Have you ever fought with a powerful financial institution or business in this manner?

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Type: Discussion • Score: 4 • Views: 1,740 • Replies: 7
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jespah
 
  2  
Reply Wed 7 Mar, 2012 08:31 am
@PUNKEY,
Sympathy from here - man, what nonsense that they didn't check the SSN (and apparently not the street address either, which should be pretty freakin' obviously Job One).

All I can suggest is, when going to their competitor down the street, tell them, there's a woman with a similar name who has a lien, but she isn't me. That is, head a second problem off at the pass.

I'd check my credit rating, too, if I were you, as this might have seeped into that as well.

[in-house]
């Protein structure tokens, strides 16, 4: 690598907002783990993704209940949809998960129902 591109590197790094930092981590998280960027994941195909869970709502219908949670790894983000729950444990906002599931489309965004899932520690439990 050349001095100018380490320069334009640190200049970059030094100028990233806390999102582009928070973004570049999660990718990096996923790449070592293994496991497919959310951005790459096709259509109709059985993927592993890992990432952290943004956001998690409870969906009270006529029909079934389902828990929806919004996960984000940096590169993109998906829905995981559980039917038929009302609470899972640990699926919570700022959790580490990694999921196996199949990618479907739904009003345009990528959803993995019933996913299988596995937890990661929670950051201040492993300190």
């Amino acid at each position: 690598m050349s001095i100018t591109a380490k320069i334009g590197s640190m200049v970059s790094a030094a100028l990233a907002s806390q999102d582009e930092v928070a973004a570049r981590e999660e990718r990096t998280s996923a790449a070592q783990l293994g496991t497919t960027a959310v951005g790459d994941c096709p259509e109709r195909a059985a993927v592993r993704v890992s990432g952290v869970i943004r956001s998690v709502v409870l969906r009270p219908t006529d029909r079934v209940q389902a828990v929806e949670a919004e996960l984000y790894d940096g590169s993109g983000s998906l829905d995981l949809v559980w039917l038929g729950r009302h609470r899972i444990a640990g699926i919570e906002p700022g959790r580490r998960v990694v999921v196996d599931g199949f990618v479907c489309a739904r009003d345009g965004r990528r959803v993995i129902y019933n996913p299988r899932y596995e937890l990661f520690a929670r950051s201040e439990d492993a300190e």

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Mame
 
  1  
Reply Wed 7 Mar, 2012 08:53 am
Not quite the same, but yrs ago, I was in the NWT, visiting family and working, thinking of leaving my then husband. I'd managed to save a fair bit and went to the bank to see about getting a loan. I didn't need the money, as it was already in their bank - I just wanted to see if I could get a loan and what I could qualify for.

Anyway, long story short, they contacted my home branch and we had our discussion. Right after our talk, I went to deposit a paycheque and found they had already charged me $17 for a credit check with my home bank. I was pissed as nothing was said about a charge and what was the $17 for? Was it for a phone call? A telex? A fax? None of those would come close to $17.